COVID-19 patients arrive from GTA
Windsor Regional offers to treat people from hot spot who aren't critically ill
Daily ambulance runs to transfer COVID-19 patients to Windsor from overwhelmed Greater Toronto Area hospitals are being considered after the first two GTA patients arrived last Thursday night.
Windsor Regional Hospital was notified Thursday, April 15 that it was needed to receive the patients. Essex-windsor EMS sent two ambulances that picked up the patients, who were in stable condition, and brought them to the hospital's Met campus.
Hospital and EMS officials here are not revealing which hospital in the GTA the patients came from, citing privacy.
Driven by more contagious and virulent virus variants, COVID -19 cases are surging in the GTA, where hospitals have been flooded with patients. The biggest concern is that intensive care units are reaching capacity.
Hundreds of patients have been transferred to other hospitals across Ontario.
While Windsor Regional has capacity for the patients, including in its ICU, it doesn't have a helipad, so critically ill patients can't be flown here, and it takes too long to transport them by ambulance.
It would also take an ORNGE ambulance, used to transport critically ill or injured patients, out of service for too long when hundreds of patients need to be moved.
So Windsor Regional has offered to take new COVID-19 patients, who are not yet critically ill and are stable, to help free up capacity in GTA hospitals. EMS here has offered to transport them.
“We said, `Let's look at this through a different lens,' ” said Windsor Regional Hospital CEO David Musyj. “How can we help, because we have the capacity?
“Patients who can travel in EMS, are more stable and don't require critical care or ORNGE — our EMS can go pick them up and bring them back.”
Some patients transferred to Windsor are expected to end up in the ICU here later. With the virus variants making people sicker, 25 per cent of COVID-19 hospital patients end up in the ICU.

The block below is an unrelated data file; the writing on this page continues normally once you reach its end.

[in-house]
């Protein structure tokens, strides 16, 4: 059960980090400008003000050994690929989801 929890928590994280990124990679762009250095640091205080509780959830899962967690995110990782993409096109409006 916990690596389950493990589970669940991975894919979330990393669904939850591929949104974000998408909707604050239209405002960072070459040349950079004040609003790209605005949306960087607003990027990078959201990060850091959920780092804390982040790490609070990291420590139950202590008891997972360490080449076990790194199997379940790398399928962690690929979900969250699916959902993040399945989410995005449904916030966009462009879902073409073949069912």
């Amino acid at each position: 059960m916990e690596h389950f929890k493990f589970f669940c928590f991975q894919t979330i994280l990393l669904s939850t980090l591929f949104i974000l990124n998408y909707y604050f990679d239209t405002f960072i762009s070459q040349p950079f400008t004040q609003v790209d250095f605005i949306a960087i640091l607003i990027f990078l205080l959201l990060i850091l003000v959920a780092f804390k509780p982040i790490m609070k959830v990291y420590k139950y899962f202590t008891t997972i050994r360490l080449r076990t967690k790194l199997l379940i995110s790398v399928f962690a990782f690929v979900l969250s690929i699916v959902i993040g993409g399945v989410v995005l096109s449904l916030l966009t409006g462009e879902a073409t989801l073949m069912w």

“Any patients we take will help them (hospitals in the GTA),” Musyj said. “They'll have less patients they have to care for.”
It's not known how many patients from the GTA Windsor Regional will be asked to take.
But the hospital and EMS are proposing sending at least one ambulance to the area every morning to be ready to transport patients instead of waiting to be called.
“We know these hospitals are very busy,” said Musyj. “Let's have a Windsor-essex truck (ambulance), or two of them, drive up there every morning, park outside the emergency department and wait for a patient.
“There isn't a shortage of patients who need care from the GTA,” he said. “The projections are staggering.”
Ontario's COVID -19 science table is projecting 18,000 new cases a day in Ontario without adherence to stronger public health measures announced Friday. The province is expected to have 1,500 patients in its ICUS by mid-may, regardless of the new measures and vaccination.
Hospital occupancy has jumped 67 per cent in the last two weeks, and ICU occupancy jumped 51 per cent.
“The goal is to take away the bureaucracy, take away the loss of time,” Musyj said. “Every day, we know you're going to have patients who are going to need to be moved. Why not have the ambulance there?”
The proposal would also allow EMS to plan for how many ambulances and paramedics are needed.
Additional vehicles and staff would be used for the transfers, said EMS Chief Bruce Krauter.
“We're not pulling from in-service resources, so the community is not going to be impacted,” he said.
The government would reimburse the cost of the transfers.
No agreement on the proposal has been reached yet. The province must approve all patient transfers.
EMS confirmed in less than half an hour Thursday that it could send the two extra ambulances to the Toronto area.
Windsor Regional called the families of the patients transferred here before they had even arrived to tell them that their loved ones were being brought here and who they can contact at the hospital. The doctors caring for them will call the families every day.
“In addition to the stress of being in the hospital, some of these people might never have been to Windsor,” said Musyj.
There isn't a shortage of patients who need care from the GTA. The projections are staggering.